For this article and other articles from this issue, click here.

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Tuesday, July 01, 2014

Featured Issue: Biokemistri Vol.24 No.3

Biokemistri has recently been updated on Bioline. Today we are featuring vol.24 no.3. 

This issue includes "The influence of zinc and selenium on some biochemical responses of Vigna unguiculata and Zea mays to water deficit condition and rehydration" by Semiu O. & Gbenga A. This article examines how zinc and selenium affect the biochemical reactions of cowpea and maize seedlings when they are subjected to conditions of rehydration and water deficit. In this study, cowpea and maize seedlings were subjected to water dehydration for two weeks. They were then tested to find their water content. Seedlings that were treated with selenium were found to have higher relative water content. When all samples were tested, it was found that seedlings had increased levels of the biochemical parameters tested. The results also indicated that the effects of water deficit were greater in maize seedlings than cowpea seedlings. The study concludes that antioxidate chemicals, especially selenium, are recommended to use for farmers that experience short-term drought.

This issue also includes "The effect of grower feed diet supplemented with Ganoderma lucidum against some enteric zoonotic parasites of pigeons (Columba livia)" by Osemwegie et al. This article looks at the effect of grower feed diet with mashed Ganoderma lucidum, also known as the Lingzhi mushroom, on zoonotic parasites of pigeons (Columba livia) in Benin City, Nigeria. For this study, pigeons were fed in wooden cages with saw-dusted floors, and then examined after 14 days. The results indicated that out of pigeons given feed not supplemented with Ganoderma lucidum, 77% of pigeons had Cestodes, also known as tapeworms. Nematodes and trematodes were also found among this group. The group of pigeons given feed supplemented with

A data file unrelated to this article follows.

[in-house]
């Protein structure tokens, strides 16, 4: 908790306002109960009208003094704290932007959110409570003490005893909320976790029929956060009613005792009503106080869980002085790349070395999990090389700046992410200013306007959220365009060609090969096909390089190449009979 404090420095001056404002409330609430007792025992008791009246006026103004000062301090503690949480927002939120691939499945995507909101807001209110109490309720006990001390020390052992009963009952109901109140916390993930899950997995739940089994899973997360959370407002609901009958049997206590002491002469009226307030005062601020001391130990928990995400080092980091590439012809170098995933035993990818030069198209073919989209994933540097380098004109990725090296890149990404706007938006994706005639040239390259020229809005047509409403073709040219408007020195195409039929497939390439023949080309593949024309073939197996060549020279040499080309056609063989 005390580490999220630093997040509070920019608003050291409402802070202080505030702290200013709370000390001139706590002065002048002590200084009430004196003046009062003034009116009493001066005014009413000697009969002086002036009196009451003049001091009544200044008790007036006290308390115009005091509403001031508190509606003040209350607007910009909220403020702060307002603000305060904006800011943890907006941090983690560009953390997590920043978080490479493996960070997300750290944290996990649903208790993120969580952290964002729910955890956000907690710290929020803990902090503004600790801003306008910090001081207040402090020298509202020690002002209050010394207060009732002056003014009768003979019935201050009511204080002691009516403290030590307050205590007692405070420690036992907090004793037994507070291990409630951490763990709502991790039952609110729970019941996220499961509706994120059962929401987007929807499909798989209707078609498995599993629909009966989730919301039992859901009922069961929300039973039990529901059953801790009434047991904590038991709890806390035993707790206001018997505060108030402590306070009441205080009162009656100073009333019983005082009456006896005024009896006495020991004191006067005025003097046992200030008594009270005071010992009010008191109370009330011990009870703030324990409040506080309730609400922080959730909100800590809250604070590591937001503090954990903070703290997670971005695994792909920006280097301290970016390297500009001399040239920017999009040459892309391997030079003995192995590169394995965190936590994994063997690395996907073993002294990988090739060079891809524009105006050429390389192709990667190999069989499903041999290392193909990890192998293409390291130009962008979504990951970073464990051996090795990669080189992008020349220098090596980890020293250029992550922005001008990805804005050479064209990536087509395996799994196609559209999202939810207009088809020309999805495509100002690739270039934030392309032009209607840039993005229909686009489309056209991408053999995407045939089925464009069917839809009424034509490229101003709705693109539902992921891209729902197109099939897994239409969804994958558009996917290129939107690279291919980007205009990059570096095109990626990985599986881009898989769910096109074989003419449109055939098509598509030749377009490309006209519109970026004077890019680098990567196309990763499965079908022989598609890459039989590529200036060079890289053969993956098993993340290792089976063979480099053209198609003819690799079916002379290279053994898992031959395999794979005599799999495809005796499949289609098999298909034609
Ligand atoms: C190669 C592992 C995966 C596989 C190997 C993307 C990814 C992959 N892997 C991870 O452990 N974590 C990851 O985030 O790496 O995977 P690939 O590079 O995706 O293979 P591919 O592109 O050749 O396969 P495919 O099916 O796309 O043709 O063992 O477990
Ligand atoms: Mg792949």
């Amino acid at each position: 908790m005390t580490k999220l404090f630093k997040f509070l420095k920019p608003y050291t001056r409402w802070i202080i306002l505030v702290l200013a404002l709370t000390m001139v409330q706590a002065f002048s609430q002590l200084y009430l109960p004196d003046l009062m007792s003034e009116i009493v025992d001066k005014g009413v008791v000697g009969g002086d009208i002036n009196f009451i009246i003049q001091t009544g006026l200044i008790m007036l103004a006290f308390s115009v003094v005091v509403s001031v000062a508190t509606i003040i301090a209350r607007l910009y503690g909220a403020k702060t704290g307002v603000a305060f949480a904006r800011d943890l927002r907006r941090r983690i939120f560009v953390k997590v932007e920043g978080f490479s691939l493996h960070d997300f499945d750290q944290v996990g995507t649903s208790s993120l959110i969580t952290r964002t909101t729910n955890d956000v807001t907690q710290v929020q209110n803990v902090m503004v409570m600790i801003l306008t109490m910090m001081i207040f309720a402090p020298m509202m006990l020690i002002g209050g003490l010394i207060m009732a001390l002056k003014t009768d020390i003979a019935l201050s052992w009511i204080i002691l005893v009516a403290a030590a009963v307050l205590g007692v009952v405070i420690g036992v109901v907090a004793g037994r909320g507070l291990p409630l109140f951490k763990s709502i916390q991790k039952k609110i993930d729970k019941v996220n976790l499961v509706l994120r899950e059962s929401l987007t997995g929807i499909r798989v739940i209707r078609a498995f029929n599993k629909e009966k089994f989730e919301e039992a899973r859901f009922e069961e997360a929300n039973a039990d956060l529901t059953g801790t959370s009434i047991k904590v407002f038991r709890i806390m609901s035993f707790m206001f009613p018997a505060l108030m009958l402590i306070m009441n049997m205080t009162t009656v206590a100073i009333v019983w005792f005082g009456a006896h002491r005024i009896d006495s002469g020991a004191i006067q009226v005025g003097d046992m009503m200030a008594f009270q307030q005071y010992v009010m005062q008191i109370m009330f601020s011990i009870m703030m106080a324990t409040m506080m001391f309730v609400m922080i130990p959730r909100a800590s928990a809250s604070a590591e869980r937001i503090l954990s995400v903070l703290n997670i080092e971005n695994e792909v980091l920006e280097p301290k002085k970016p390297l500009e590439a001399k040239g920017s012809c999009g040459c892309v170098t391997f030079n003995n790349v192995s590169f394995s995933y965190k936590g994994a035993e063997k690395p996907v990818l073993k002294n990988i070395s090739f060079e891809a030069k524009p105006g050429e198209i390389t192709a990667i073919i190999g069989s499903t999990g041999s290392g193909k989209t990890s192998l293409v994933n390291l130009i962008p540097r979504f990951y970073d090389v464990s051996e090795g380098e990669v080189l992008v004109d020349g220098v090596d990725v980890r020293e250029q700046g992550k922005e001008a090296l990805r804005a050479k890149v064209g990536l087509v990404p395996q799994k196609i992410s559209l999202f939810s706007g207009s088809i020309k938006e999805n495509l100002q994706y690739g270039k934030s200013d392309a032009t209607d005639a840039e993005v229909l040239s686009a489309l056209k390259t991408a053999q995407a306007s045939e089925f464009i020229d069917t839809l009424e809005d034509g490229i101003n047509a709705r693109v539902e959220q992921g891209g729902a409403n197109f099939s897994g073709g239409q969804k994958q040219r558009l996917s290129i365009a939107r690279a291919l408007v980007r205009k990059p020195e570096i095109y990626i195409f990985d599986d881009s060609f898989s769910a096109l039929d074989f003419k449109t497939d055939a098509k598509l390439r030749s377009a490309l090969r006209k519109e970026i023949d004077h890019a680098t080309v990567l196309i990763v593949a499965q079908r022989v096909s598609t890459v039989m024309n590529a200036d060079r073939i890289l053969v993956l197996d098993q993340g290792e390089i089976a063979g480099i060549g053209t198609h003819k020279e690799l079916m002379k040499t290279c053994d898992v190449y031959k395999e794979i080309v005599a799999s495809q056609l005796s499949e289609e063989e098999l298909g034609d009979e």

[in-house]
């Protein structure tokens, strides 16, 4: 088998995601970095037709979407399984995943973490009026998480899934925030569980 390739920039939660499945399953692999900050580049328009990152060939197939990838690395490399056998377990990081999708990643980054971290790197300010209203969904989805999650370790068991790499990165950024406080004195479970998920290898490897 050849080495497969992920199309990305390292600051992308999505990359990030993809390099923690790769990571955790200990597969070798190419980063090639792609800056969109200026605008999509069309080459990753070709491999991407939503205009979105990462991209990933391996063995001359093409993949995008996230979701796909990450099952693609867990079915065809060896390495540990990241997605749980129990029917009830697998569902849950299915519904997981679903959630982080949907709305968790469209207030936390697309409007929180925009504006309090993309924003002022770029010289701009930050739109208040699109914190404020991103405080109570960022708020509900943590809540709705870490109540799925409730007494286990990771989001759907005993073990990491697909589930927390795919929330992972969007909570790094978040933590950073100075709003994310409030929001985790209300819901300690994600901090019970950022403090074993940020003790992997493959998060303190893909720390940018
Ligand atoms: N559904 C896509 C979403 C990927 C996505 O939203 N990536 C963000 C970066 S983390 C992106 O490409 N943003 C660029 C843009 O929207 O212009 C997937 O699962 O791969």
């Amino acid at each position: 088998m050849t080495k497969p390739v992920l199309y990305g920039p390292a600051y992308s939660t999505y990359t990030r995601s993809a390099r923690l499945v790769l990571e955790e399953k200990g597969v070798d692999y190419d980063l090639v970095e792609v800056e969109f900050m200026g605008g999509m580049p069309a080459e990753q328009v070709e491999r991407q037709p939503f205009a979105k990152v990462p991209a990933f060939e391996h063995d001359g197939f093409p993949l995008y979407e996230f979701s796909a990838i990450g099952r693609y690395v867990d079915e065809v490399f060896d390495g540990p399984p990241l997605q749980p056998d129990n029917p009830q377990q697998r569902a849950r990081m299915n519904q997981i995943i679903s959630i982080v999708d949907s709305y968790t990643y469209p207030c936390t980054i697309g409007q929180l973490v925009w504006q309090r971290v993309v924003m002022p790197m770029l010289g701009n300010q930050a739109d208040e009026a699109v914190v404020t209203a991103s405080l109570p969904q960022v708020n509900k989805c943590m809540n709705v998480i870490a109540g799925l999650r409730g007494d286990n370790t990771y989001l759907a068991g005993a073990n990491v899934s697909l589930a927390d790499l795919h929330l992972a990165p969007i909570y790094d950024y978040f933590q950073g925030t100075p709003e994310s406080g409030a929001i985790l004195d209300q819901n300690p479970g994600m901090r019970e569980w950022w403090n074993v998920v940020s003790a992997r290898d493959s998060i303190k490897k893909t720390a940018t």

Ganoderma lucidum were found to have low numbers of helminth parasites, and an overall decrease in weight. The study concluded that these pigeons had improved intestinal health among other findings. This information could be used when considering probiotics and supplements used in poultry farming.

For these articles and other articles from this issue, click here.